Could NASA and SpaceX cooperation turn into competition?

Vice President Mike Pence introduced the newest class of American astronauts Wednesday at NASA's Johnson Space Center in Houston.

They will train for two years before qualifying for space travel, which could include missions aboard commercially-built spacecraft from private companies like SpaceX.

NASA is counting on SpaceX to bring cargo, and eventually astronauts to the International Space Station, while SpaceX relies on NASA contracts and its launch pad.

Complete with a Hollywood soundtrack, for years, NASA has promoted plans to send humans into deep space.

But its "Space Launch System" won't be ready to bring humans around the moon until at least 2021, reports CBS News' Manuel Bojorquez.  

So, it came as a surprise to NASA when SpaceX founder Elon Musk held a conference call in February announcing plans to use a powerful rocket that hasn't yet flown to sling private tourists around the moon next year--an ambitious timeline, according to Mary Lynne Dittmar who represents some of SpaceX's competitors through the Coalition for Deep Space Exploration.

"If you're putting all the schedule pressure on, you are essentially -- you're automatically assuming more risk. You're automatically creating an environment where you are operating at higher risk because you have to meet the deadline," Dittmar explained.

Dittmar said she is concerned about the 2018 deadline for SpaceX.

The company is already busy launching commercial satellites while working on a NASA contract to launch astronauts to the International Space Station.

NASA has relied on Russia for rides to space ever since its shuttle program ended in 2011.

"Not anything against the Russians, but it would be good to have Americans that are able to move back and forth now from Earth to space using our own vehicles," Dittmar said.

The bigger prize is Mars. Both NASA and SpaceX are working separately on plans to get to the red planet.

"Do you see any scenario where NASA and these companies might be stepping on each other's toes at all?" Bojorquez asked Charles Miller, the president of NexGen Space.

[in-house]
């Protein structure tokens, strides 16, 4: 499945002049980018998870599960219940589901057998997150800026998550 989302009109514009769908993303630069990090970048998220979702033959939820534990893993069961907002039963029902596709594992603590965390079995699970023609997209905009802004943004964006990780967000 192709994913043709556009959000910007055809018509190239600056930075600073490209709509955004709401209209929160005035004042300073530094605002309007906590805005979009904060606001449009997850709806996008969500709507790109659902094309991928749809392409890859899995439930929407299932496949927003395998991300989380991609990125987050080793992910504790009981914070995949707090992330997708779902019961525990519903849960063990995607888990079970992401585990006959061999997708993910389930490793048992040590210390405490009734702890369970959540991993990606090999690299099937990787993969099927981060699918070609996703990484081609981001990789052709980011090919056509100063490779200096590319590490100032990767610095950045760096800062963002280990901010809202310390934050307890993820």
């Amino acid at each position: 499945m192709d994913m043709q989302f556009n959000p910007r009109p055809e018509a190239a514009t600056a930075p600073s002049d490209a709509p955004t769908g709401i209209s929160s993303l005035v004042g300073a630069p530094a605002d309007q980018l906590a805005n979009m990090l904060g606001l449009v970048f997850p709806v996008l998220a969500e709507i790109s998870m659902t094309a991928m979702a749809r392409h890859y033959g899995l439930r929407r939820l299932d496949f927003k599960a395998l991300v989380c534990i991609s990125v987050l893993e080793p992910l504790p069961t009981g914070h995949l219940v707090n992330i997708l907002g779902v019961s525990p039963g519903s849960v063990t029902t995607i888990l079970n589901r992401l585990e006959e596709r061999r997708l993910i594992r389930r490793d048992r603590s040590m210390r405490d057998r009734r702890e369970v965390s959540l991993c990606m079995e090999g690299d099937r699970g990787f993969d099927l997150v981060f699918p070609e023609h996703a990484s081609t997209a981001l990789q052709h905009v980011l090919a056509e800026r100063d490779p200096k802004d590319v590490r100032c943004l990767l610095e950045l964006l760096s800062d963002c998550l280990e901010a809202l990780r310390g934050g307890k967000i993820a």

"Well, yes. People have to re-learn the dance steps, right?" Miller said.

Miller advised President Trump's NASA transition team to embrace competition between traditional aerospace contractors and companies like SpaceX. It seems to have worked. Mr. Trump's proposed budget for NASA in 2018 "increases cooperation with industry".

"It is my belief that the human space flight endeavor of NASA will collapse unless we get more innovation from American free enterprise," Miller said.  

Acting NASA Administrator Robert Lightfoot  appeared to agree. 

 "We want big companies, we want small companies, we want everybody to come to help us do this, because this journey is hard," Lightfoot said.  

Yet some basic differences still have to be resolved. A NASA safety group raised concerns about SpaceX's plans to fuel its rockets with humans on board after an explosion while fueling an unmanned rocket last year. Dittmar worries any disaster involving SpaceX could have larger implications for the future of space exploration.

"Might people extrapolate from that, well, this is so dangerous nobody should be doing it?" Dittmar asked. "I think there is that danger. I would hope not. You know, I would hope that people wouldn't go down that road, but I do worry about it."

SpaceX declined to comment for this story. Elon Musk has defended the fueling process and he says the company is doing everything it can to minimize risks. Later this year, SpaceX is planning to test the larger version of its Falcon Rocket -- the one that will eventually carry tourists going around the moon.